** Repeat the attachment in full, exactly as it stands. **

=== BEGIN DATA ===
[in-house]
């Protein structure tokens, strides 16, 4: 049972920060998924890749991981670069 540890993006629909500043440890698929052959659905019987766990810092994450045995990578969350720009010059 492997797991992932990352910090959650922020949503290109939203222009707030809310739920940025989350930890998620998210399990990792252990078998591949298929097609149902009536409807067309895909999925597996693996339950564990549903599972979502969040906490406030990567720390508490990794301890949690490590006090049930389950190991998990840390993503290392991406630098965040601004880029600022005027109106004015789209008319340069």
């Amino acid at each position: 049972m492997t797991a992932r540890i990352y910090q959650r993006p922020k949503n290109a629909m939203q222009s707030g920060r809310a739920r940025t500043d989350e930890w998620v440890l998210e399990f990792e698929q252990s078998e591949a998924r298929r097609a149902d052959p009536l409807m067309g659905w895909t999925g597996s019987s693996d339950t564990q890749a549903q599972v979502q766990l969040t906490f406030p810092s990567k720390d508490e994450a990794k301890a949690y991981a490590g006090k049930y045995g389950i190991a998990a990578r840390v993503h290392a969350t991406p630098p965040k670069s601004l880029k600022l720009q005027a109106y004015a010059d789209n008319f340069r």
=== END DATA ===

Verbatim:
[in-house]
């Protein structure tokens, strides 16, 4: 049972920060998924890749991981670069 540890993006629909500043440890698929052959659905019987766990810092994450045995990578969350720009010059 492997797991992932990352910090959650922020949503290109939203222009707030809310739920940025989350930890998620998210399990990792252990078998591949298929097609149902009536409807067309895909999925597996693996339950564990549903599972979502969040906490406030990567720390508490990794301890949690490590006090049930389950190991998990840390993503290392991406630098965040601004880029600022005027109106004015789209008319340069």
């Amino acid at each position: 049972m492997t797991a992932r540890i990352y910090q959650r993006p922020k949503n290109a629909m939203q222009s707030g920060r809310a739920r940025t500043d989350e930890w998620v440890l998210e399990f990792e698929q252990s078998e591949a998924r298929r097609a149902d052959p009536l409807m067309g659905w895909t999925g597996s019987s693996d339950t564990q890749a549903q599972v979502q766990l969040t906490f406030p810092s990567k720390d508490e994450a990794k301890a949690y991981a490590g006090k049930y045995g389950i190991a998990a990578r840390v993503h290392a969350t991406p630098p965040k670069s601004l880029k600022l720009q005027a109106y004015a010059d789209n008319f340069r």